A drone mapping the surrounding terrain where rovers have been tested. Image via ESA,

  Spidery Rover with Arm

The British Sherpa Rover during the field trial in Morocco in December 2018. Image about ESA.

Before the test began, the ESA flew too. To model the location, digital elevation models with a resolution of 4 cm (1.6 inches) are created. This kind of "Ground Trauthing" was necessary to compare data from the Rovers with the observed reality.

Current rovers are limited to a few dozen yards a day, but with the new software, future Rovers could drive up to that point one kilometer (0.6 miles) per day, a huge improvement that would allow the Rovers one to study larger numbers of scientifically interesting sites during their missions.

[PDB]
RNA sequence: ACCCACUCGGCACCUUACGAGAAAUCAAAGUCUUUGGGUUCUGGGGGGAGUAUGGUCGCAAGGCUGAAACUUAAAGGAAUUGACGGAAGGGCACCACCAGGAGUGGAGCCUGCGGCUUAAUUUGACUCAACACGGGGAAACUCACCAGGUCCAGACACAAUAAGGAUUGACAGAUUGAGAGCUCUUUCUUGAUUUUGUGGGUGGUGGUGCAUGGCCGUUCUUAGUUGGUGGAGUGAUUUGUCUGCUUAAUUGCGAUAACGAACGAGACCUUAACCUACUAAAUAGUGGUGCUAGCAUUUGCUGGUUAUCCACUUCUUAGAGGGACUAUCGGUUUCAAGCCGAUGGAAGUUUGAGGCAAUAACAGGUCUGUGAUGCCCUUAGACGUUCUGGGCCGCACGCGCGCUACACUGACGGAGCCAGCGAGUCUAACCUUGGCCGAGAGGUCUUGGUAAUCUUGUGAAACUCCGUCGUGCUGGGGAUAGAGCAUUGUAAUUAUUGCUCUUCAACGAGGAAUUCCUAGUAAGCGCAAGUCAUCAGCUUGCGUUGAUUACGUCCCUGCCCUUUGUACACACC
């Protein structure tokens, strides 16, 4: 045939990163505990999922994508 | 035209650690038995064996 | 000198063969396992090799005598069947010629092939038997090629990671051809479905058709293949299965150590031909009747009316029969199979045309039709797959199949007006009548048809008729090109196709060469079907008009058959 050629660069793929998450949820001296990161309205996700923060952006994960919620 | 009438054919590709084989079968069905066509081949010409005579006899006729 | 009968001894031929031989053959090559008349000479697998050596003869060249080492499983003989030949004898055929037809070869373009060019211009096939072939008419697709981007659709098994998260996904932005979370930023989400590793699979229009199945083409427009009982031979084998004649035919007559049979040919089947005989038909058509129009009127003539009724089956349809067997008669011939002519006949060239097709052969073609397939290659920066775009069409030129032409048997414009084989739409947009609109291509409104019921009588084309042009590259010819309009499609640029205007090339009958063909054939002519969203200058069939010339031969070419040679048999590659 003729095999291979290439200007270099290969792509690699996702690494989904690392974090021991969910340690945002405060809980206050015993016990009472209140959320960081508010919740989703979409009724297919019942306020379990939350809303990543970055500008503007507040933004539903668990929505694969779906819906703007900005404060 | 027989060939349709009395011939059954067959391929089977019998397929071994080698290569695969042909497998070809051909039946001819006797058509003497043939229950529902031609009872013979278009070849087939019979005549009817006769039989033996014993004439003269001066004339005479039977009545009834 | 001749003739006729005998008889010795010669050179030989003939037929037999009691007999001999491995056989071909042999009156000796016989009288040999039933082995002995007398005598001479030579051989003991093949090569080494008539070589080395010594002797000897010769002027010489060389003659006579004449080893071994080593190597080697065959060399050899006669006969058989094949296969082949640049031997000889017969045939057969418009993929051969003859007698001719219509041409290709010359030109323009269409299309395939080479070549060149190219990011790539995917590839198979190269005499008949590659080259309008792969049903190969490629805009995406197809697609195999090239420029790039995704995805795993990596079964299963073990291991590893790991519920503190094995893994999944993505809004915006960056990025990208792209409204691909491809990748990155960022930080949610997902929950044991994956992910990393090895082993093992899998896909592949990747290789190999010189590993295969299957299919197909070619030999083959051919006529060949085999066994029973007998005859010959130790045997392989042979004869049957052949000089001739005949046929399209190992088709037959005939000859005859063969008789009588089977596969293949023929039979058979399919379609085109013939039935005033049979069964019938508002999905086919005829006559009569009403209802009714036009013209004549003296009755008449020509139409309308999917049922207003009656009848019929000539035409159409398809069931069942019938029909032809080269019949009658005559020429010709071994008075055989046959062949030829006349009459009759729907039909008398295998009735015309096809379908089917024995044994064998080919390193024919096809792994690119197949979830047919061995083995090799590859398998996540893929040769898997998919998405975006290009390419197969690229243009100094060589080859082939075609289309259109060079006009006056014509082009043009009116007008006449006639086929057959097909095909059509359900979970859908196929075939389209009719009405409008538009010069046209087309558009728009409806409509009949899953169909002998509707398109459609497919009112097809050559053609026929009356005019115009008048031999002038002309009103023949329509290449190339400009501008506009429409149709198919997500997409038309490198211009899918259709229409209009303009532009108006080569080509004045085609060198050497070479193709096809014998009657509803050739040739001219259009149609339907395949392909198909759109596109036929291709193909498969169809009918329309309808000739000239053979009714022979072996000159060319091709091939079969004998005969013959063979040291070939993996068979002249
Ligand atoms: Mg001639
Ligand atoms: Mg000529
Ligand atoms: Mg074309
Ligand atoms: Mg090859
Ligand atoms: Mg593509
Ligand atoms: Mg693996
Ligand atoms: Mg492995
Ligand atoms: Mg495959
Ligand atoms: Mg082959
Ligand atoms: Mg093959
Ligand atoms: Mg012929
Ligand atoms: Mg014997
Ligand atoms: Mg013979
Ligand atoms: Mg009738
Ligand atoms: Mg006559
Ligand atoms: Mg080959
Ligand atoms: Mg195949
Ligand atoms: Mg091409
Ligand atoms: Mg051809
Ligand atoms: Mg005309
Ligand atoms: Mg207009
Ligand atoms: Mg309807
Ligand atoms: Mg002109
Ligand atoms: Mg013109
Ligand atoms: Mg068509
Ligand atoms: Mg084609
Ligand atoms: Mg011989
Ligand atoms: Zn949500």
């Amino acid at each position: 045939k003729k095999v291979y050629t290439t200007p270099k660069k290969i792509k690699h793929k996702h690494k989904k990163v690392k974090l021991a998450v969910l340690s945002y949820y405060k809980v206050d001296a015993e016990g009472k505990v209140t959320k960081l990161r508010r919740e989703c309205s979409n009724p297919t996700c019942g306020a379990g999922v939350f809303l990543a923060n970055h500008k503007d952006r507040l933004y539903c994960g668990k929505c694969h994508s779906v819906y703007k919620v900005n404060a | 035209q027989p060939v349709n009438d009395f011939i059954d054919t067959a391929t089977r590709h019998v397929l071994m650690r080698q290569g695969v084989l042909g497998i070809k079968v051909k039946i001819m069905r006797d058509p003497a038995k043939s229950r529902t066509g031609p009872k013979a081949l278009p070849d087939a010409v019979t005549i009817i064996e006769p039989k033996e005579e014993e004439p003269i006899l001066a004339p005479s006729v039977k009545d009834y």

Various UK companies and universities also participated in the tests, including Airbus Defense & Space, Thales Alenia Space, Scisys, King's College London, the University of Strathclyde and GMV-UK.

  Four-wheeled aerial with antenna above

Illustration of the upcoming ExoMars-Rover, which should start in 2020. New Rovers Like This will be able to use more advanced software to become "self-propelled". Image via ESA / ATG medialab.

More advanced self-propelled technology will be essential for future Mars rovers to be able to move around the Earth without relying on human engineers to upload commands from Earth. While NASA's Curiosity Rover has some autonomous capability, it needs to be improved as new rovers land in potentially challenging terrain, including the upcoming Mars 2020 Rover (NASA) and ExoMars Rover (ESA).

Bottom Line: New self-propelled movers, developed and tested by ESA through the European Horizon 2020 program, will help future Marsrovers travel faster and further without humanitarian assistance.

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  Paul Scott Anderson